Scientists working on climate change and its effects are increasingly aware of the need to engage Indigenous communities and perspectives in their research. From large-scale, transnational efforts like the United Nations’ International Indigenous Peoples Forum on Climate Change to regional consortia like those of the Inuit Circumpolar Council to tribal nations who are devising their own mitigation plans, Indigenous people are taking an active role in assessing the scope and impact of climate change and responding to it. Increasingly, too, new generations of Indigenous scientists are pursuing the formal academic training, and bridging the gap between so-called Western science and traditional Indigenous knowledge.
This bibliography is intended to serve as an introduction to scientists who want to learn more about Indigenous approaches to climate change, especially those who may be considering building research partnerships with Indigenous people. It includes work by Indigenous scientists, as well as non-Indigenous researchers who are building effective collaborations with tribal communities. Our list is far from comprehensive; it is intended to be a living document.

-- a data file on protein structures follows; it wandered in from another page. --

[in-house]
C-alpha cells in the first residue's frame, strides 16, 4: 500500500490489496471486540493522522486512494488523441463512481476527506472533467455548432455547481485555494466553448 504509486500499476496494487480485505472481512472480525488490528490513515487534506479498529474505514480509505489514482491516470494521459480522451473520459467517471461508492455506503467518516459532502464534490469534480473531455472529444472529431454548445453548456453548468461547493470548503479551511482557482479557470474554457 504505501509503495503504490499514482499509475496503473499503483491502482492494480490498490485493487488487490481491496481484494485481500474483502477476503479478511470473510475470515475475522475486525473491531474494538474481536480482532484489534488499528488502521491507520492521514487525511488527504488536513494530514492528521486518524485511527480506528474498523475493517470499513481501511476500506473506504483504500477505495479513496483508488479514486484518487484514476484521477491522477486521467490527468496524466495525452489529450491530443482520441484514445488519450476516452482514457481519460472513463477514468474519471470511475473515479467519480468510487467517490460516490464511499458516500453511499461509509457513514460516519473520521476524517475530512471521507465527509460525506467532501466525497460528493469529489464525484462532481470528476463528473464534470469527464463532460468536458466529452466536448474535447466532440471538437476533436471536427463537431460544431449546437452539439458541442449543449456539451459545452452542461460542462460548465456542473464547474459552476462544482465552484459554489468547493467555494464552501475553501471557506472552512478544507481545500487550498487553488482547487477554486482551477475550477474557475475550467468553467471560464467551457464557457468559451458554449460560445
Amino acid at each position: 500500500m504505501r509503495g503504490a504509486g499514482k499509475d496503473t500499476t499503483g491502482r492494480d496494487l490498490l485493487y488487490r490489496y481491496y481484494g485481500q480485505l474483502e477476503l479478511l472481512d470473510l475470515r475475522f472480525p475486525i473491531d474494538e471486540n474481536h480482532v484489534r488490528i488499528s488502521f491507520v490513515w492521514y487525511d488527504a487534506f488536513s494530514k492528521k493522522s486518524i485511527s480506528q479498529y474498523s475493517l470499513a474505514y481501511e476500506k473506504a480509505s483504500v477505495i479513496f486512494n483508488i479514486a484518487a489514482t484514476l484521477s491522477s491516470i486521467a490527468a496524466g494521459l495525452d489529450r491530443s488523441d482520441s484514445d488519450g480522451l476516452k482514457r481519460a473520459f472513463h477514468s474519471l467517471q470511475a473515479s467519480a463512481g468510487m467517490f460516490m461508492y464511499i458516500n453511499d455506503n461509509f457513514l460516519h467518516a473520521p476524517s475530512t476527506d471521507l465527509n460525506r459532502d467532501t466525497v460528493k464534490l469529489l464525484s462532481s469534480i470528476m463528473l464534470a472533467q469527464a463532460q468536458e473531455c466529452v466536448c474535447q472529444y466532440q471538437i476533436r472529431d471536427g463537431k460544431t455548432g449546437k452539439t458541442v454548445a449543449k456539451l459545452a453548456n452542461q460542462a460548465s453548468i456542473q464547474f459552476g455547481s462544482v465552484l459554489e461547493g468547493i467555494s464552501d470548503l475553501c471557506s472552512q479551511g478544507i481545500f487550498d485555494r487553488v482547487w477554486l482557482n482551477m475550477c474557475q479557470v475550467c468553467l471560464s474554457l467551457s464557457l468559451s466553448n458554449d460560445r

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PROVISIONAL BIBLIOGRAPHY FOR CLIMATE SCIENTISTS
White, Kyle Powys. “Indigenous Climate Change Studies: Indigenizing Futures, Decolonizing the Anthropocene.” English Language Notes, vol. 55, no. 1–2, Fall 2017, pp. 153–62.
White, Kyle Powys, et al. “Indigenous Lessons about Sustainability Are Not Just for ‘All Humanitiy.’” Situating Sustainability: Sciences/Arts/Societies, Scales and Social Justice, Ed. Julie Sze, NYU Press.
Whyte, Kyle Powys (Citizen Potawatomi). 2017. The Dakota Access Pipeline, Environmental Injustice and U.S. Colonialism. Red Ink (February 2017): 1-12.